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Chapter

Cover Anson's Law of Contract

11. Illegality  

Jack Beatson, Andrew Burrows, and John Cartwright

This chapter considers what counts as illegality and the effect of illegality on a contract (and consequent restitution). The approach of the Courts to illegality has been transformed for the better, and simplified, by the Supreme Court in Patel v Mirza in 2016. Illegal conduct, tainting a contract, can vary widely from serious crimes (eg murder) to relatively minor crimes (eg breach of licensing requirements) through to civil wrongs and to conduct that does not comprise a wrong but is contrary to public policy. As regards the effect of illegality, where a statute does not deal with this, the common law approach is now to apply a range of factors. A final section of the chapter examines contracts in restraint of trade.

Chapter

Cover Anson's Law of Contract

1. Introduction  

Jack Beatson, Andrew Burrows, and John Cartwright

This introductory chapter first considers the nature and function of contract. It then discusses the contractual obligations in English law; the content of the contract law as set out in this book, which is concerned with the ‘general principles’ of contract rather than the detailed rules applicable to different types of contracts; the location of contract as part of the law of obligations and its relation to other parts of the law of obligations, tort and restitution of an unjust enrichment, and property law.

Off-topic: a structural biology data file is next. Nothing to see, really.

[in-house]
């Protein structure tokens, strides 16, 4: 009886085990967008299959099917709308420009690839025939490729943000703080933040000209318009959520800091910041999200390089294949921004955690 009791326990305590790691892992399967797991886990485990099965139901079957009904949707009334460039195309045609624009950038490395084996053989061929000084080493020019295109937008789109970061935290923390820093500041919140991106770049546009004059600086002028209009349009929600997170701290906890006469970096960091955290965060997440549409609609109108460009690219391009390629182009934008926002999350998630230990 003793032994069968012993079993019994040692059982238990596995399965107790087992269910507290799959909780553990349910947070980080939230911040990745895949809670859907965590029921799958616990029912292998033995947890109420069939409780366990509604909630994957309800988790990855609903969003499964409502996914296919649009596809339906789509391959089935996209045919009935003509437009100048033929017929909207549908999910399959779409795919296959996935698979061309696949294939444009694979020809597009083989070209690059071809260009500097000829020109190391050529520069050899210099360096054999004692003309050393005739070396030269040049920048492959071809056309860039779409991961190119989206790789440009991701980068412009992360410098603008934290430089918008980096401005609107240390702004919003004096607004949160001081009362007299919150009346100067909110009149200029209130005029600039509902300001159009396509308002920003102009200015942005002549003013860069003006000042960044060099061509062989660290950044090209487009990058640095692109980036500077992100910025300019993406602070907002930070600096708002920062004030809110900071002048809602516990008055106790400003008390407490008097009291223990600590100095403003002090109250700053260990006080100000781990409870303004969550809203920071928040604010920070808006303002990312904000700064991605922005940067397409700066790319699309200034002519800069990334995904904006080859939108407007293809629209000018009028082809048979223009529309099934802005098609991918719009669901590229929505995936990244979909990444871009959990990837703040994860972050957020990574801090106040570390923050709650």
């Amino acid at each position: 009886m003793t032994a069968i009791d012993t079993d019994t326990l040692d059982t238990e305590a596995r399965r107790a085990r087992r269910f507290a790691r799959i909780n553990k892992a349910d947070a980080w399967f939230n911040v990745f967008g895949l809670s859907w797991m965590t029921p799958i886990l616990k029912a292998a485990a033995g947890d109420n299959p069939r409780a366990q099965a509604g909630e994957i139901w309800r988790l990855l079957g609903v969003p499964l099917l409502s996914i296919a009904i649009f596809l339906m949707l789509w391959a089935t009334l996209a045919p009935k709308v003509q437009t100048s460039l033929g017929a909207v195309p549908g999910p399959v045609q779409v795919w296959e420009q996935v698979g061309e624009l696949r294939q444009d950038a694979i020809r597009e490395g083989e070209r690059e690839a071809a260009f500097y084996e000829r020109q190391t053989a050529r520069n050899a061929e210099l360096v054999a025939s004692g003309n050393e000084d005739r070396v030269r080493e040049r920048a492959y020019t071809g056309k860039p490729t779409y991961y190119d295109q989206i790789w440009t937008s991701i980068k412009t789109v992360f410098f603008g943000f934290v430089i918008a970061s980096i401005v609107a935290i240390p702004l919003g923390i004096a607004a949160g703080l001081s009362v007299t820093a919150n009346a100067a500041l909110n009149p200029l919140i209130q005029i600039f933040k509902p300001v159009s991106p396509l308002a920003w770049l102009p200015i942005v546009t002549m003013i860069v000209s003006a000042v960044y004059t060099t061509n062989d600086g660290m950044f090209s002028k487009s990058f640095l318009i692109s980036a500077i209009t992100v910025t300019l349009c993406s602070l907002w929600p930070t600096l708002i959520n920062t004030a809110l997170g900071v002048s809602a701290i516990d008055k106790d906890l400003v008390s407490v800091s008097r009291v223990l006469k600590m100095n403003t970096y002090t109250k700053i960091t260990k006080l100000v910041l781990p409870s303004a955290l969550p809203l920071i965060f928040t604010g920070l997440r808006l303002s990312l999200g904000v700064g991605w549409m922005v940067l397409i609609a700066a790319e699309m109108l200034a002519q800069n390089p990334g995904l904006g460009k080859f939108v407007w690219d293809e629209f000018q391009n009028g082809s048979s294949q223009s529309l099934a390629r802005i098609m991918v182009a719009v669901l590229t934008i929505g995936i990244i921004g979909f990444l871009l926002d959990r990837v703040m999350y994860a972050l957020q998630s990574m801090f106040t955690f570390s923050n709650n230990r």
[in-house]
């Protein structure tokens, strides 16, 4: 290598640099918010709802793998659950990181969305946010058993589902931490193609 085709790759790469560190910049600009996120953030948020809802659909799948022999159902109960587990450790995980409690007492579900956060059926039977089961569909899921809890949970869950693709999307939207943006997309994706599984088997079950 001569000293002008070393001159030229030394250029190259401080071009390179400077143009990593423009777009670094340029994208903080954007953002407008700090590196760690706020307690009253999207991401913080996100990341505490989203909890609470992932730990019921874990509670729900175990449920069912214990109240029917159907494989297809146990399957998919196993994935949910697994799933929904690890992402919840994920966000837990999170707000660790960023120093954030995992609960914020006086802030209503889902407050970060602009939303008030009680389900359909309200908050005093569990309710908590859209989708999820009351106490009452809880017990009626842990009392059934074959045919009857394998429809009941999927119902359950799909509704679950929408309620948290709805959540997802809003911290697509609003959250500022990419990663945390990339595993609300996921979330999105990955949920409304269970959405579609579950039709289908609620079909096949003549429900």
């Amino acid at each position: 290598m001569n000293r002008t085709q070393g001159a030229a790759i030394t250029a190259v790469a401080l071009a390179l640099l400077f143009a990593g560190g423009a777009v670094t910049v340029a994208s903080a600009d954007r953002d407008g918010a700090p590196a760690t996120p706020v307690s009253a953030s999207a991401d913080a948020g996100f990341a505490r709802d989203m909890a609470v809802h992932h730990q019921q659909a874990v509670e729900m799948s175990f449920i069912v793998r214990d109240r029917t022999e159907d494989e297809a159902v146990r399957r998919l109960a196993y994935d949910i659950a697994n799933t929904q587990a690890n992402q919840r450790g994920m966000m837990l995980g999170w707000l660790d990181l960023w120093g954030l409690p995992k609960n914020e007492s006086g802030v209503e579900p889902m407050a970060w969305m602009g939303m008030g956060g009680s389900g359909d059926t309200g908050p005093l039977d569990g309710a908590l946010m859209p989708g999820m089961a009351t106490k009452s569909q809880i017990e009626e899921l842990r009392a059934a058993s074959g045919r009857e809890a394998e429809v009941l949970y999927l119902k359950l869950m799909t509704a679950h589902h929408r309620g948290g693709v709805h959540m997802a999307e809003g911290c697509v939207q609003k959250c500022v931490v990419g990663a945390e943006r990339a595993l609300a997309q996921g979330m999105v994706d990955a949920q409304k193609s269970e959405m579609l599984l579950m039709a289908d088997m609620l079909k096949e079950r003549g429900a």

Chapter

Cover Anson's Law of Contract

19. Restitutionary Awards  

Jack Beatson, Andrew Burrows, and John Cartwright

This Chapter considers restitutionary remedies for breach of contract. It discusses the recovery of money paid, restitution in respect of services or goods, and an account of profits or damages measured by benefit to contract-breaker.

Chapter

Cover Contract Law Directions

1. Introduction  

Without assuming prior legal knowledge, books in the Directions series introduce and guide readers through key points of law and legal debate. Questions, diagrams and exercises help readers to engage fully with each subject and check their understanding as they progress. This introductory chapter explains how contract law is structured and how it fits into the overall scheme of the law of obligations and into English law more generally. It explains the boundaries between contract law, torts and unjust enrichment and restitution. It also explains the wider range of situations covered by the law of contract, and puts the law of contract into its social and economic context.

Chapter

Cover Contract Law Directions

1. Introduction